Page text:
At least 44 people were killed in clashes in Egypt on Sunday, the health ministry said, after supporters and opponents of the country’s deposed president Mohammed Morsi took to the streets for rival protests.
Forty people were killed in Cairo and four south of the capital, as another 246 people were wounded across Egypt, senior health ministry official Khaled al-Khatib told state news agency MENA.
The demonstrations began earlier in the day as thousands of supporters of the military-backed interim government thronged Cairo's symbolic Tahrir Square, waving Egyptian flags and brandishing posters of army chief General Abdel Fatah al Sisi. Al Sisi led the military coup that overthrew Morsi on July 3.
Morsi’s Islamist backers, however, staged their own counter protests, chanting anti-army slogans as they marched through the streets of the capital.
Clashes soon broke out, with police firing tear gas and birdshot to disperse the protesters.
The protests fell on the 40th anniversary of the 1973 Arab-Israeli war, also known as the Yom Kippur War – a surprise attack against Israel that eventually led to the to the recovery of the Sinai Peninsula in a 1979 peace treaty. The war is celebrated each year in Egypt on October 6 as a national holiday.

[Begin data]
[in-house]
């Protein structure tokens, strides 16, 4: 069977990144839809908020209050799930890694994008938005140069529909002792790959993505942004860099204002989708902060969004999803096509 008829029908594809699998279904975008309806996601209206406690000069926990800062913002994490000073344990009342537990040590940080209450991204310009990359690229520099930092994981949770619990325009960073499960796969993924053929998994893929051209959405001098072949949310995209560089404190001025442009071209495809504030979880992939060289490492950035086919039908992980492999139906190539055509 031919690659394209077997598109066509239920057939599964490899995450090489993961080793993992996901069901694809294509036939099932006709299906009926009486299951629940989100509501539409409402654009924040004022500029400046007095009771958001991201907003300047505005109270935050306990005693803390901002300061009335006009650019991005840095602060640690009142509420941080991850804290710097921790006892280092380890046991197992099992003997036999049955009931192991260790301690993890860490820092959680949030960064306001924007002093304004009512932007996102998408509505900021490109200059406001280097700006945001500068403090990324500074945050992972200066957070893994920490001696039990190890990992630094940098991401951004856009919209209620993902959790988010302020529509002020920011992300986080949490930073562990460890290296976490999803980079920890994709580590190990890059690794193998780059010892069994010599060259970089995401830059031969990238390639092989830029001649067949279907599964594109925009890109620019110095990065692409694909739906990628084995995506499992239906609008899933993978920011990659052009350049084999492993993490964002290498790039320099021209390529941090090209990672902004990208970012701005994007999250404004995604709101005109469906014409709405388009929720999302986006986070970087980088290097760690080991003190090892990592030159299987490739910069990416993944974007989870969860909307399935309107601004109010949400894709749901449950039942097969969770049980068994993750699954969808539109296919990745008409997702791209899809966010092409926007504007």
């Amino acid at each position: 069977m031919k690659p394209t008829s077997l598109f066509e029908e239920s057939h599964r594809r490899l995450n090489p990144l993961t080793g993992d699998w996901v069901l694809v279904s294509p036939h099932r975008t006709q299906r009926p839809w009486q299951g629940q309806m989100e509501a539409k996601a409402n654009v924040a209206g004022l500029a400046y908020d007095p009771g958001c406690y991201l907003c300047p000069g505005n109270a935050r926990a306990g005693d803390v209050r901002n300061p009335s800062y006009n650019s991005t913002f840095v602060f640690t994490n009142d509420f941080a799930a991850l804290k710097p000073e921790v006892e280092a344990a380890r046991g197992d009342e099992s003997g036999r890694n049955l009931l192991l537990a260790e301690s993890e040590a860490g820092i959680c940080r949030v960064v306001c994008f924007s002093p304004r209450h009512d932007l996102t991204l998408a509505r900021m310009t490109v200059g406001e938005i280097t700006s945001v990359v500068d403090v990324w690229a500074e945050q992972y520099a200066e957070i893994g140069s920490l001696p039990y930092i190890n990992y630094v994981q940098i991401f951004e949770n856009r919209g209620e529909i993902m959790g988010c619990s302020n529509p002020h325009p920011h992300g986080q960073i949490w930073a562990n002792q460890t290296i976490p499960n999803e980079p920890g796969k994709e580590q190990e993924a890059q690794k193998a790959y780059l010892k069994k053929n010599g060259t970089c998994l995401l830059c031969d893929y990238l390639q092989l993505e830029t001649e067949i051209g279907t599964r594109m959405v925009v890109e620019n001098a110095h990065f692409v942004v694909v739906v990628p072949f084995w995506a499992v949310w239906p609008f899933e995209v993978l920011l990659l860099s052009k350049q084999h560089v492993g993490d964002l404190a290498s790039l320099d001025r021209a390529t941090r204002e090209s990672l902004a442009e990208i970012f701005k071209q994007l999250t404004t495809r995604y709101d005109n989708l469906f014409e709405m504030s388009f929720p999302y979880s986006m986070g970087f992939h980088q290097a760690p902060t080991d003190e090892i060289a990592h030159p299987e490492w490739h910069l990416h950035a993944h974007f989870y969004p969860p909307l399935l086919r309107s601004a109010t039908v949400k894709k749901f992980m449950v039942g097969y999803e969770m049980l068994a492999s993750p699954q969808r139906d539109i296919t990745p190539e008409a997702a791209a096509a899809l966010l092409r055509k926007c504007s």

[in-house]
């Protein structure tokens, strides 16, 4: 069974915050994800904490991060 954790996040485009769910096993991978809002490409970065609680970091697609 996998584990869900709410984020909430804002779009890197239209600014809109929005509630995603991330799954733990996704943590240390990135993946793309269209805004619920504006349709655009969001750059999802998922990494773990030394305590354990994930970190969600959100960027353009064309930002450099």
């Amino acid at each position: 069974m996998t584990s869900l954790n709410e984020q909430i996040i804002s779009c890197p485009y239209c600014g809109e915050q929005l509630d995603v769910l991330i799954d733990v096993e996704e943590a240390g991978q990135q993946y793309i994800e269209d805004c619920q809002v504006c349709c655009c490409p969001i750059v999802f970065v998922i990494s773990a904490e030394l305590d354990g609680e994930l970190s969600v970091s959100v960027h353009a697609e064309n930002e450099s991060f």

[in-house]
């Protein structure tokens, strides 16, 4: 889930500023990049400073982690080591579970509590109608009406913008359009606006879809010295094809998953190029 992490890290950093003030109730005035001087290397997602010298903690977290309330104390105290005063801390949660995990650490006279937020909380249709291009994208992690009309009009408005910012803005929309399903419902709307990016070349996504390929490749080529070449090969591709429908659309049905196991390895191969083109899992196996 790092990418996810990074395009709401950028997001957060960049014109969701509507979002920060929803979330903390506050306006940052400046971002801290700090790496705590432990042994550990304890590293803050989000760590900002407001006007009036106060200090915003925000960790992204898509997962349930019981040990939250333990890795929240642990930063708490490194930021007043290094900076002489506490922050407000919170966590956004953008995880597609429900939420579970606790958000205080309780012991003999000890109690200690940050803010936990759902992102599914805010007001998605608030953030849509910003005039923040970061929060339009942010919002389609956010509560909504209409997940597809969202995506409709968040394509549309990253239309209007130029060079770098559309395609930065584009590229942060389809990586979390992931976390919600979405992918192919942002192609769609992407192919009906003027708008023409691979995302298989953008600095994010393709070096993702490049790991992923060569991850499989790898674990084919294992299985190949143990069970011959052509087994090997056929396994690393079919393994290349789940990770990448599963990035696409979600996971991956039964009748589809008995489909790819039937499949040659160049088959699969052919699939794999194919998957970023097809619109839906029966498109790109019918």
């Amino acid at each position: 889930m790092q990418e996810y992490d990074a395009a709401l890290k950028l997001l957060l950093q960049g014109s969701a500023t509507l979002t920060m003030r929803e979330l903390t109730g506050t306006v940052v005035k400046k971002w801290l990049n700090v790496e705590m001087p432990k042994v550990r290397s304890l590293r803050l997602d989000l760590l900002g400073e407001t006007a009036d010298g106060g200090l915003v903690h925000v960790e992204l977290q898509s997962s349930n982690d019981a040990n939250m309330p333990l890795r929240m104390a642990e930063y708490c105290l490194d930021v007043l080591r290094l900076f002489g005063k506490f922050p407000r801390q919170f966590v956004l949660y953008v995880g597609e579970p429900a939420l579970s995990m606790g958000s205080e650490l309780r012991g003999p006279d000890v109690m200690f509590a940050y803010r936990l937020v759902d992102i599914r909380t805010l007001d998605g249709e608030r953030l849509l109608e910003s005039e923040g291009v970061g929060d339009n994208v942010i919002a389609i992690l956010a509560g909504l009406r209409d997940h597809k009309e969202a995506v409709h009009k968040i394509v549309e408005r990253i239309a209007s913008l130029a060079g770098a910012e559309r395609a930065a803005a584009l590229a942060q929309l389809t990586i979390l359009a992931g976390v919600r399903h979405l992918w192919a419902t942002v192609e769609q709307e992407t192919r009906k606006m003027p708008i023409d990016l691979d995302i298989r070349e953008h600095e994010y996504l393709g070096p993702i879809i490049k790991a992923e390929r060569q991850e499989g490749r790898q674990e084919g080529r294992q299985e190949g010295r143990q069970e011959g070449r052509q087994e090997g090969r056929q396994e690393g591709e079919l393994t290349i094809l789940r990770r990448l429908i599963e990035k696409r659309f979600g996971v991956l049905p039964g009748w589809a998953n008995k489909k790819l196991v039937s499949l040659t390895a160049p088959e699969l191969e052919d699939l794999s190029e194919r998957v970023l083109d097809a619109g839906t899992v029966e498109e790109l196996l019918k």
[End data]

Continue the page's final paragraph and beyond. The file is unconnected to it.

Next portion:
Egypt has been engulfed in political turmoil since Hosni Mubarak was toppled during the 2011 Arab Spring, but the conflict between Islamists and their secular rivals took a particularly violent turn after Morsi's ousting on July 3.
Morsi, who came to power as Egypt's first freely elected president, has been held in custody ever since lost power. Another 2,000 Islamists, including several top leaders of the Muslim Brotherhood, have also been detained over the past three months.
The army overthrew Morsi amid massive protests against his year-long rule, which critics say was marked by mismanagement and efforts to ensure Islamist domination of post-Mubarak Egypt.
(FRANCE 24 with wires)